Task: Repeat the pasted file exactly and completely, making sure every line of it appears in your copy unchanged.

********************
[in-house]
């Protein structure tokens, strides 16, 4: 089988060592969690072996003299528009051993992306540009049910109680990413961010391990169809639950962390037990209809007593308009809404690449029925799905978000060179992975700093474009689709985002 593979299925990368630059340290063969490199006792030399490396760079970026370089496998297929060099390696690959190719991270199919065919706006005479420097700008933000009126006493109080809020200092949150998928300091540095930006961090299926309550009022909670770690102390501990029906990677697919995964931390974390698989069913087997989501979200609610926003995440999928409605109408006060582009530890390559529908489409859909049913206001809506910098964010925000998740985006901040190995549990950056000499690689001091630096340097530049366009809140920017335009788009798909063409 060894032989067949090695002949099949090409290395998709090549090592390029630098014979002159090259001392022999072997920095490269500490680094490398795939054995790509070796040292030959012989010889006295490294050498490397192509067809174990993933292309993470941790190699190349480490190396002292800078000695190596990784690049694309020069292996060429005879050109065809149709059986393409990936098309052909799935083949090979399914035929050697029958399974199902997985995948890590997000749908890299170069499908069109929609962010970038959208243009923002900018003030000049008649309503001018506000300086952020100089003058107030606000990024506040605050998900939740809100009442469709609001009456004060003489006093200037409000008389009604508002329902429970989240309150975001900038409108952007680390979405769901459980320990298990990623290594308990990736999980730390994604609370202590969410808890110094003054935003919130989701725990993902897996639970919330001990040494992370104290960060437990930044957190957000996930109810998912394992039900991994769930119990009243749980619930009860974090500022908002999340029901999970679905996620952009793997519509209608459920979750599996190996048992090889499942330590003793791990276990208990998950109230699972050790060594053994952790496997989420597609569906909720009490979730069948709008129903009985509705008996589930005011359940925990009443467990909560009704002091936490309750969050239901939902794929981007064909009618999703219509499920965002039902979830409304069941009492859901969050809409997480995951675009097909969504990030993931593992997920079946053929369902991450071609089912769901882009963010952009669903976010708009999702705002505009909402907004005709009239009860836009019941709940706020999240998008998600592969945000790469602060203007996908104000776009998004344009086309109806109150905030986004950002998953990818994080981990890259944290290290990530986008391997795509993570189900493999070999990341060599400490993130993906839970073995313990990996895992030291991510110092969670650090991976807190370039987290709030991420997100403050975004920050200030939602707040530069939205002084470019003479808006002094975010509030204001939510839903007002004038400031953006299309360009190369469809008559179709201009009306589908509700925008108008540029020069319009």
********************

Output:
[in-house]
């Protein structure tokens, strides 16, 4: 089988060592969690072996003299528009051993992306540009049910109680990413961010391990169809639950962390037990209809007593308009809404690449029925799905978000060179992975700093474009689709985002 593979299925990368630059340290063969490199006792030399490396760079970026370089496998297929060099390696690959190719991270199919065919706006005479420097700008933000009126006493109080809020200092949150998928300091540095930006961090299926309550009022909670770690102390501990029906990677697919995964931390974390698989069913087997989501979200609610926003995440999928409605109408006060582009530890390559529908489409859909049913206001809506910098964010925000998740985006901040190995549990950056000499690689001091630096340097530049366009809140920017335009788009798909063409 060894032989067949090695002949099949090409290395998709090549090592390029630098014979002159090259001392022999072997920095490269500490680094490398795939054995790509070796040292030959012989010889006295490294050498490397192509067809174990993933292309993470941790190699190349480490190396002292800078000695190596990784690049694309020069292996060429005879050109065809149709059986393409990936098309052909799935083949090979399914035929050697029958399974199902997985995948890590997000749908890299170069499908069109929609962010970038959208243009923002900018003030000049008649309503001018506000300086952020100089003058107030606000990024506040605050998900939740809100009442469709609001009456004060003489006093200037409000008389009604508002329902429970989240309150975001900038409108952007680390979405769901459980320990298990990623290594308990990736999980730390994604609370202590969410808890110094003054935003919130989701725990993902897996639970919330001990040494992370104290960060437990930044957190957000996930109810998912394992039900991994769930119990009243749980619930009860974090500022908002999340029901999970679905996620952009793997519509209608459920979750599996190996048992090889499942330590003793791990276990208990998950109230699972050790060594053994952790496997989420597609569906909720009490979730069948709008129903009985509705008996589930005011359940925990009443467990909560009704002091936490309750969050239901939902794929981007064909009618999703219509499920965002039902979830409304069941009492859901969050809409997480995951675009097909969504990030993931593992997920079946053929369902991450071609089912769901882009963010952009669903976010708009999702705002505009909402907004005709009239009860836009019941709940706020999240998008998600592969945000790469602060203007996908104000776009998004344009086309109806109150905030986004950002998953990818994080981990890259944290290290990530986008391997795509993570189900493999070999990341060599400490993130993906839970073995313990990996895992030291991510110092969670650090991976807190370039987290709030991420997100403050975004920050200030939602707040530069939205002084470019003479808006002094975010509030204001939510839903007002004038400031953006299309360009190369469809008559179709201009009306589908509700925008108008540029020069319009």